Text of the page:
Dean Dalton was an assistant coach with the Vikings from 1999 to 2005, one of the most interesting eras in the franchise’s history. These days, he’s a senior vice president for Major League Football, a fledgling pro league slated to begin play in 2016. Dalton, who still lives in the Twin Cities, chatted this week with the Star Tribune’s Michael Rand on a number of subjects:


Q First off, what exactly is Major League Football?

A The genesis was shortly after my time with the Vikings, I was at the Pro Bowl. Another former Vikings coach, Wes Chandler, was with me at a charity golf event. We were talking about the need for a developmental league for the NFL — and the need for a spring league to fill that void.


Q What makes it different from other leagues that have come and gone?

A We don’t have any official relationship with the NFL or colleges, but it’s designed to be a training league for guys who want to keep chasing the dream. Where it’s different is A) we’re founded with a football-first mentality and B) the concept of making a spring league for people to chase their dreams. You and I did not grow up dreaming of playing Sundays in April in Major League Football. We dreamed of playing Sundays in the NFL. We realize that. If a player gets signed to go to NFL OTAs, we welcome that.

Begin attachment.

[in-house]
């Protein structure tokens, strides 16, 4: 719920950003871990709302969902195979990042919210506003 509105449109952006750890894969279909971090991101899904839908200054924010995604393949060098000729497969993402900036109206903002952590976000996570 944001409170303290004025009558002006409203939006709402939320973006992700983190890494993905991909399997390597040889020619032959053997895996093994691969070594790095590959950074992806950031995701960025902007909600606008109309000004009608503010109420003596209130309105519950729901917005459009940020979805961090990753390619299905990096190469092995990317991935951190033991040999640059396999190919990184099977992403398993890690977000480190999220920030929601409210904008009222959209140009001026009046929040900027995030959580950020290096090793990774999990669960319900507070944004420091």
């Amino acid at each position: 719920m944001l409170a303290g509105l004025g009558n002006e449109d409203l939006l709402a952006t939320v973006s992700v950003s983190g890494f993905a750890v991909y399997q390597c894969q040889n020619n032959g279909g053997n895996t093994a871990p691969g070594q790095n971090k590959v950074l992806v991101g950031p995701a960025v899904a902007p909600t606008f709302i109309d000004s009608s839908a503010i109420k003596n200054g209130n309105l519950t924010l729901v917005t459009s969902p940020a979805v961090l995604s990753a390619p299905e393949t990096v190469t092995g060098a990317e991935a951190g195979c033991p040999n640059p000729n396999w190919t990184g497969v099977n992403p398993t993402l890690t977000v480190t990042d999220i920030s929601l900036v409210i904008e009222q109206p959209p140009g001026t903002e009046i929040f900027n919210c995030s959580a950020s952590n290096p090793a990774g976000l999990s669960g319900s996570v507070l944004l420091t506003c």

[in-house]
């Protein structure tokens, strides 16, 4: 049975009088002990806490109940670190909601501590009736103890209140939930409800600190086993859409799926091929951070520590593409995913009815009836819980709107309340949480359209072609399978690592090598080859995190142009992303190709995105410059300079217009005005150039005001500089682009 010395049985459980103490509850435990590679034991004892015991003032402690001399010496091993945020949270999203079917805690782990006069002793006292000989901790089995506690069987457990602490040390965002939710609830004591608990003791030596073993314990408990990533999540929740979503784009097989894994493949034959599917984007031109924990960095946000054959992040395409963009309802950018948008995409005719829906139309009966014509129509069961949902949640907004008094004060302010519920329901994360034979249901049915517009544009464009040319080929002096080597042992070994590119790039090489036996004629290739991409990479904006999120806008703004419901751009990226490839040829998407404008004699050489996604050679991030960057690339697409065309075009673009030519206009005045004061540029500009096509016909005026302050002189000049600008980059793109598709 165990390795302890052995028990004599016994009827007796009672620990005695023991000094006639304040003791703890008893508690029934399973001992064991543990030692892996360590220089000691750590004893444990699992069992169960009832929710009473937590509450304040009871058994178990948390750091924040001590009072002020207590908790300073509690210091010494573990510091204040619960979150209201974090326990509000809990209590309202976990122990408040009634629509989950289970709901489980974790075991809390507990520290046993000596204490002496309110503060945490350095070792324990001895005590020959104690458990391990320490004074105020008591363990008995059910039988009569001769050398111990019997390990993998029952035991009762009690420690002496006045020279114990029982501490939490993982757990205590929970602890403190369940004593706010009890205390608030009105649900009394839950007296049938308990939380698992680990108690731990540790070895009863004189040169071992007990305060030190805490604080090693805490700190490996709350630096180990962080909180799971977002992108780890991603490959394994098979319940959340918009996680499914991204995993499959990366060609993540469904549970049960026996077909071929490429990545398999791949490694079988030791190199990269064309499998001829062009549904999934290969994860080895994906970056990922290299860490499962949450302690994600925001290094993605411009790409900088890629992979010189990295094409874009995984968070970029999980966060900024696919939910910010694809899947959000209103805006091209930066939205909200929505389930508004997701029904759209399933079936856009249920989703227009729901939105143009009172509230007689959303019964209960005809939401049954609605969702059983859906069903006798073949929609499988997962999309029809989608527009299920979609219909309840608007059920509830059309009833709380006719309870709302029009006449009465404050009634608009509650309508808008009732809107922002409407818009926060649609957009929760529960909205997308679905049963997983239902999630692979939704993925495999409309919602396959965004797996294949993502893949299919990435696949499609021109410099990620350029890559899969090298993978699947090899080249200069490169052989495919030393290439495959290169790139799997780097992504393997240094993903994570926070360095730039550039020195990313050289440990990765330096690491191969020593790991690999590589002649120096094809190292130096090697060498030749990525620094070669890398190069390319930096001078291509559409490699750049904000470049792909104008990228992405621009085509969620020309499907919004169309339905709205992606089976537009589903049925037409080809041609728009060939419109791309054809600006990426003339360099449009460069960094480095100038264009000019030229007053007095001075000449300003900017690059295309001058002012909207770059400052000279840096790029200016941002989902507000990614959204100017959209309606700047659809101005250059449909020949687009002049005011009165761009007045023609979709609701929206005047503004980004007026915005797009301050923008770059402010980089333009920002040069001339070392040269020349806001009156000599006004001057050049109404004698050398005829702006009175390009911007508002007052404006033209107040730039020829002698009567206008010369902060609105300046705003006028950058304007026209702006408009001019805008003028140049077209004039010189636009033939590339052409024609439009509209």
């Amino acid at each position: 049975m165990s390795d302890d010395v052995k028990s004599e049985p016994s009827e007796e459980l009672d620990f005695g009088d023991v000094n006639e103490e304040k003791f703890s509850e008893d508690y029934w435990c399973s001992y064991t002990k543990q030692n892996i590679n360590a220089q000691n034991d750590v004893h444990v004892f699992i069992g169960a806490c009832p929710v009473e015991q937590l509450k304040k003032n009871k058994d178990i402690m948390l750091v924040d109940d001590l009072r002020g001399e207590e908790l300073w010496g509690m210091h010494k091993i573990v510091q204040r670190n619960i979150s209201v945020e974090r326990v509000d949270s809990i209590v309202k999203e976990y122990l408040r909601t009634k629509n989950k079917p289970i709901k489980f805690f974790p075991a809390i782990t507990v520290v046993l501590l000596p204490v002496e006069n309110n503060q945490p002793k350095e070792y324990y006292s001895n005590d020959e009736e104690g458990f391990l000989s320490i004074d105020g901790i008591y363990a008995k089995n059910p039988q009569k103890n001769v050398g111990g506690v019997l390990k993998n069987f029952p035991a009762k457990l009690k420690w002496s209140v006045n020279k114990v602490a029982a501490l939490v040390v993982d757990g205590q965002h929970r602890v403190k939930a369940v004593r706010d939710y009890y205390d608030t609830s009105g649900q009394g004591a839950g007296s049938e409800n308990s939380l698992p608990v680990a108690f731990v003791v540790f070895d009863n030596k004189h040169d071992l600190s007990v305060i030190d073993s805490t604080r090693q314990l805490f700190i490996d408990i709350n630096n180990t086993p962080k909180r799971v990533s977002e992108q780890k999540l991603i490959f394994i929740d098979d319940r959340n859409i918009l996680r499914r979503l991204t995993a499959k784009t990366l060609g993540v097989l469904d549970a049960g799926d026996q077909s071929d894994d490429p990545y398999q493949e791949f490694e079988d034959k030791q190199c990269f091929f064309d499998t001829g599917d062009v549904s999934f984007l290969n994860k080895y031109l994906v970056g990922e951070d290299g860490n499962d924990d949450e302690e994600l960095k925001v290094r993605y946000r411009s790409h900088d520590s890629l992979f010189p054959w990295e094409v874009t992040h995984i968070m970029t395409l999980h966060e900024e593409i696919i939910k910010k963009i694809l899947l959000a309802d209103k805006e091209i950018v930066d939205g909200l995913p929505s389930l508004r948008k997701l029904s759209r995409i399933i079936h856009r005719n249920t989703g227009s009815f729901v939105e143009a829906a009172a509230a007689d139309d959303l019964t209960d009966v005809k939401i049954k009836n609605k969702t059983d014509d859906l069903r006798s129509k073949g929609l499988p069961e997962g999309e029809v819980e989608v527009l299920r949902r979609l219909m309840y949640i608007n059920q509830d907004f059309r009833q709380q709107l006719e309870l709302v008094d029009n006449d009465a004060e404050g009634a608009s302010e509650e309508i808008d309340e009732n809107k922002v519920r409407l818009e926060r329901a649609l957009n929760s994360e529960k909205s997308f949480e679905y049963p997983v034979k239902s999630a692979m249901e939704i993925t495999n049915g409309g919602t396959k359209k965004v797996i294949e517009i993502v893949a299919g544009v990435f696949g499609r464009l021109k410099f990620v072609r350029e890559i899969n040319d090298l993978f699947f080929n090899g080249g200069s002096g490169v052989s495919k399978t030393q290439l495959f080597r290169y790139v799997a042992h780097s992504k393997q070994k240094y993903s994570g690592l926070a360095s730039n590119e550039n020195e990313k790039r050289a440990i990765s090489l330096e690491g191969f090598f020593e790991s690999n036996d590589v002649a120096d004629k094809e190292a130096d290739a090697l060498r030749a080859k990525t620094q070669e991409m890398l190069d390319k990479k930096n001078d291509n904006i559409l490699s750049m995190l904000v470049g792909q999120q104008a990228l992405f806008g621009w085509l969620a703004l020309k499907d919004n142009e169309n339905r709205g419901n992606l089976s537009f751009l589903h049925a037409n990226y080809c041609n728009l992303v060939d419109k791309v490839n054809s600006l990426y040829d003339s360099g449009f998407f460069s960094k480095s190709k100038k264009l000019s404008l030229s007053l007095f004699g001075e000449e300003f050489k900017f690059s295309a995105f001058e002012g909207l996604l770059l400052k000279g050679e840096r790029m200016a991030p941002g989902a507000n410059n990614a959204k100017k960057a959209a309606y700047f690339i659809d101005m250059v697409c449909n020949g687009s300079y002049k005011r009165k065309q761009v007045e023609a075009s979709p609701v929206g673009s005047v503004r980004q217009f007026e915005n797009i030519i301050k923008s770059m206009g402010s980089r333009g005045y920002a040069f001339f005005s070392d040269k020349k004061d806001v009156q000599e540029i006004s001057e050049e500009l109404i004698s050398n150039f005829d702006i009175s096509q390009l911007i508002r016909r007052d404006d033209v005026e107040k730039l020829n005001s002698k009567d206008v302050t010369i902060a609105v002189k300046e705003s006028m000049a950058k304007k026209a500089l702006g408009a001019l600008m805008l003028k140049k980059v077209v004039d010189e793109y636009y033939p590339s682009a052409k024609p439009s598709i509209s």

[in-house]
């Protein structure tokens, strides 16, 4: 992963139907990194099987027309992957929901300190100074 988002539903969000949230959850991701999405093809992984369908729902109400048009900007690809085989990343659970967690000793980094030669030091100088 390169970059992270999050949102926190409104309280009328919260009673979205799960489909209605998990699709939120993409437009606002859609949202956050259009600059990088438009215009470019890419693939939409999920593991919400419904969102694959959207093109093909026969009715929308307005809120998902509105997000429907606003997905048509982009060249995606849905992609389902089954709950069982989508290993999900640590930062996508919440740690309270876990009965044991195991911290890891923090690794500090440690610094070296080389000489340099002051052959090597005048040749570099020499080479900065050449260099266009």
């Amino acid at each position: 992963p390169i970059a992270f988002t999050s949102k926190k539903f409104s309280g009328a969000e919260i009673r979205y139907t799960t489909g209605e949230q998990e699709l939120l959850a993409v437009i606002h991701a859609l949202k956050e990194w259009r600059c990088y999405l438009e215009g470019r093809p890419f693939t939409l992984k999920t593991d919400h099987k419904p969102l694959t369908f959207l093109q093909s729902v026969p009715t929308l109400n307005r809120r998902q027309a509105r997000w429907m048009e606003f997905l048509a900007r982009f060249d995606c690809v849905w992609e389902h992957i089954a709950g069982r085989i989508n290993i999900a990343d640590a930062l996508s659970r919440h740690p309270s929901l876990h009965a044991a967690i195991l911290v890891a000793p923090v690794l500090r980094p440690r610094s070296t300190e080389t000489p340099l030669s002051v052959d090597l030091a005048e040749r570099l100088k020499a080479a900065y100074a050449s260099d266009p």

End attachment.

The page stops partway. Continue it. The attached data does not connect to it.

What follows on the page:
Q You mentioned you still have the same 612 phone number you got from working with Dennis Green in the 1990s. Who from that era do you still keep in touch with the most?

A I talk to quite a few of those guys. I’ve been blessed to still be around the game in a number of ways. … Coach Green, I haven’t seen as often as I would enjoy. Mike Tice and I became close when we were assistants, and then I stayed on board when he became the boss. We’ve remained close. I texted with Mike and Todd Bouman the other day.


Q Your final year with the Vikings was 2005, one of the most eventful seasons in team history with the Love Boat, Daunte Culpepper’s injury, new ownership and many other things. How do you reflect, now, on that unbelievable year and the way it ended?

A It was a bumpy year. I was proud of our coaches and players for hunkering down and staying together. That was a testament to Mike Tice. He did a really good job of handling that and deflecting a lot of the challenges from the media. Brad Johnson — Old Man Brad — he came in and did a fantastic job as an extension of the coaches on the field. I was really proud of that season because of all the variables and negatives, potholes and challenges, and we hung together. Any time in the NFL, finishing 9-7 is a pretty good season.


Q Any thoughts on Jerry Kill and the all-consuming nature of working in football these days?

A We never coached together, but I have the highest regard for him. And everyone I knew has the highest regard for him. I was sad to see him retire because he’s good for football. … Coaches joke about [the business] with each other. We call it a sickness. But I always end up back around football. It’s like being in the mafia. You try to get out and it pulls you back in. But it’s the passion and relationships you make. It’s a small, special club.